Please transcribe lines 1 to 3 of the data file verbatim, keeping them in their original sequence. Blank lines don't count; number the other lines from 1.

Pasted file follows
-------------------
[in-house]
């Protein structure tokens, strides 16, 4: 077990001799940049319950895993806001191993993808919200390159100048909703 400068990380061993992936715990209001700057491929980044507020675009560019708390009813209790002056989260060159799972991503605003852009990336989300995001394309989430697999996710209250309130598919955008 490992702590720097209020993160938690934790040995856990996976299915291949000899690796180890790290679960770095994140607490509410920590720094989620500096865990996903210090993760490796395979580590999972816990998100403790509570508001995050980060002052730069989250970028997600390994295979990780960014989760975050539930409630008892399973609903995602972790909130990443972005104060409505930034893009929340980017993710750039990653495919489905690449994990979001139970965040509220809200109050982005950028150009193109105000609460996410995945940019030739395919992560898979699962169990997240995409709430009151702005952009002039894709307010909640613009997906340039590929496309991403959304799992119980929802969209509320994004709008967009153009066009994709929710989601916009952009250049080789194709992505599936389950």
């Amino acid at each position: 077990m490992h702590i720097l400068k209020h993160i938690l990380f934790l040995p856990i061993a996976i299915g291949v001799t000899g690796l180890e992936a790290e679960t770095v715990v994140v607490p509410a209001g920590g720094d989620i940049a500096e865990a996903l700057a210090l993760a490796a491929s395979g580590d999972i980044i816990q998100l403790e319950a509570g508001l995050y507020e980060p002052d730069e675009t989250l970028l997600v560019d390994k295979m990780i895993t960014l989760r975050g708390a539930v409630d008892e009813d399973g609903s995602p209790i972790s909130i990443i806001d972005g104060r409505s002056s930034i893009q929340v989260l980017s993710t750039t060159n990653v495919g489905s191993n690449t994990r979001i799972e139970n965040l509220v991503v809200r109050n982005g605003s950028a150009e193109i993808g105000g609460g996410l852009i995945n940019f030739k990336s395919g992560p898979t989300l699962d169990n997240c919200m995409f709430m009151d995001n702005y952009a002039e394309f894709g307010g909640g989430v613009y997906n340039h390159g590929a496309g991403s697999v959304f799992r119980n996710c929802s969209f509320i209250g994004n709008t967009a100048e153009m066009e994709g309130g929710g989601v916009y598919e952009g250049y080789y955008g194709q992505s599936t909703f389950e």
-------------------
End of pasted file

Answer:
[in-house]
């Protein structure tokens, strides 16, 4: 077990001799940049319950895993806001191993993808919200390159100048909703 400068990380061993992936715990209001700057491929980044507020675009560019708390009813209790002056989260060159799972991503605003852009990336989300995001394309989430697999996710209250309130598919955008 490992702590720097209020993160938690934790040995856990996976299915291949000899690796180890790290679960770095994140607490509410920590720094989620500096865990996903210090993760490796395979580590999972816990998100403790509570508001995050980060002052730069989250970028997600390994295979990780960014989760975050539930409630008892399973609903995602972790909130990443972005104060409505930034893009929340980017993710750039990653495919489905690449994990979001139970965040509220809200109050982005950028150009193109105000609460996410995945940019030739395919992560898979699962169990997240995409709430009151702005952009002039894709307010909640613009997906340039590929496309991403959304799992119980929802969209509320994004709008967009153009066009994709929710989601916009952009250049080789194709992505599936389950």
């Amino acid at each position: 077990m490992h702590i720097l400068k209020h993160i938690l990380f934790l040995p856990i061993a996976i299915g291949v001799t000899g690796l180890e992936a790290e679960t770095v715990v994140v607490p509410a209001g920590g720094d989620i940049a500096e865990a996903l700057a210090l993760a490796a491929s395979g580590d999972i980044i816990q998100l403790e319950a509570g508001l995050y507020e980060p002052d730069e675009t989250l970028l997600v560019d390994k295979m990780i895993t960014l989760r975050g708390a539930v409630d008892e009813d399973g609903s995602p209790i972790s909130i990443i806001d972005g104060r409505s002056s930034i893009q929340v989260l980017s993710t750039t060159n990653v495919g489905s191993n690449t994990r979001i799972e139970n965040l509220v991503v809200r109050n982005g605003s950028a150009e193109i993808g105000g609460g996410l852009i995945n940019f030739k990336s395919g992560p898979t989300l699962d169990n997240c919200m995409f709430m009151d995001n702005y952009a002039e394309f894709g307010g909640g989430v613009y997906n340039h390159g590929a496309g991403s697999v959304f799992r119980n996710c929802s969209f509320i209250g994004n709008t967009a100048e153009m066009e994709g309130g929710g989601v916009y598919e952009g250049y080789y955008g194709q992505s599936t909703f389950e």